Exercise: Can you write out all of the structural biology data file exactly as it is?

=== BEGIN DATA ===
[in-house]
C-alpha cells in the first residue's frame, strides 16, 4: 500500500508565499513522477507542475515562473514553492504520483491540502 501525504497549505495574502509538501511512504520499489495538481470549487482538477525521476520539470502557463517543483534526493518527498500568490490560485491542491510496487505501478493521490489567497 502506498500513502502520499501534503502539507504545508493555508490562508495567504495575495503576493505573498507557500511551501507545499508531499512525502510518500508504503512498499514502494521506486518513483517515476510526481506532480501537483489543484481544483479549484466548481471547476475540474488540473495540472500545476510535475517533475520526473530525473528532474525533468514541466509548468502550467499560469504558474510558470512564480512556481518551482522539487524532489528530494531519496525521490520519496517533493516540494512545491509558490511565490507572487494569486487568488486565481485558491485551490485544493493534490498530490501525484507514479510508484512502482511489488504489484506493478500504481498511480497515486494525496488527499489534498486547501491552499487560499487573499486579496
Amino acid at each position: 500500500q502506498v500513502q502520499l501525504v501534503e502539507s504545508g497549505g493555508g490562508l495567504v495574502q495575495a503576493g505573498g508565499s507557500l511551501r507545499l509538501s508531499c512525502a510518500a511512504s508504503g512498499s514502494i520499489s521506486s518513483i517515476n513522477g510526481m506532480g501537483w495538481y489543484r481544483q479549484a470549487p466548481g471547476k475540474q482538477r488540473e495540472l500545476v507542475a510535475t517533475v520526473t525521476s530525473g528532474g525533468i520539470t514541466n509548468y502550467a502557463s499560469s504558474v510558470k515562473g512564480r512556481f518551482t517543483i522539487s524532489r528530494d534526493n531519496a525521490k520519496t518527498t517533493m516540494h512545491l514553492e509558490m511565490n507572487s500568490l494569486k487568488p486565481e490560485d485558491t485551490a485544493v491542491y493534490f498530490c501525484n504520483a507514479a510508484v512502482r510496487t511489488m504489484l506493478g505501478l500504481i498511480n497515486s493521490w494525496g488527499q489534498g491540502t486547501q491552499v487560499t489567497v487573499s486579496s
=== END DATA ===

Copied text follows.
[in-house]
C-alpha cells in the first residue's frame, strides 16, 4: 500500500508565499513522477507542475515562473514553492504520483491540502 501525504497549505495574502509538501511512504520499489495538481470549487482538477525521476520539470502557463517543483534526493518527498500568490490560485491542491510496487505501478493521490489567497 502506498500513502502520499501534503502539507504545508493555508490562508495567504495575495503576493505573498507557500511551501507545499508531499512525502510518500508504503512498499514502494521506486518513483517515476510526481506532480501537483489543484481544483479549484466548481471547476475540474488540473495540472500545476510535475517533475520526473530525473528532474525533468514541466509548468502550467499560469504558474510558470512564480512556481518551482522539487524532489528530494531519496525521490520519496517533493516540494512545491509558490511565490507572487494569486487568488486565481485558491485551490485544493493534490498530490501525484507514479510508484512502482511489488504489484506493478500504481498511480497515486494525496488527499489534498486547501491552499487560499487573499486579496
Amino acid at each position: 500500500q502506498v500513502q502520499l501525504v501534503e502539507s504545508g497549505g493555508g490562508l495567504v495574502q495575495a503576493g505573498g508565499s507557500l511551501r507545499l509538501s508531499c512525502a510518500a511512504s508504503g512498499s514502494i520499489s521506486s518513483i517515476n513522477g510526481m506532480g501537483w495538481y489543484r481544483q479549484a470549487p466548481g471547476k475540474q482538477r488540473e495540472l500545476v507542475a510535475t517533475v520526473t525521476s530525473g528532474g525533468i520539470t514541466n509548468y502550467a502557463s499560469s504558474v510558470k515562473g512564480r512556481f518551482t517543483i522539487s524532489r528530494d534526493n531519496a525521490k520519496t518527498t517533493m516540494h512545491l514553492e509558490m511565490n507572487s500568490l494569486k487568488p486565481e490560485d485558491t485551490a485544493v491542491y493534490f498530490c501525484n504520483a507514479a510508484v512502482r510496487t511489488m504489484l506493478g505501478l500504481i498511480n497515486s493521490w494525496g488527499q489534498g491540502t486547501q491552499v487560499t489567497v487573499s486579496s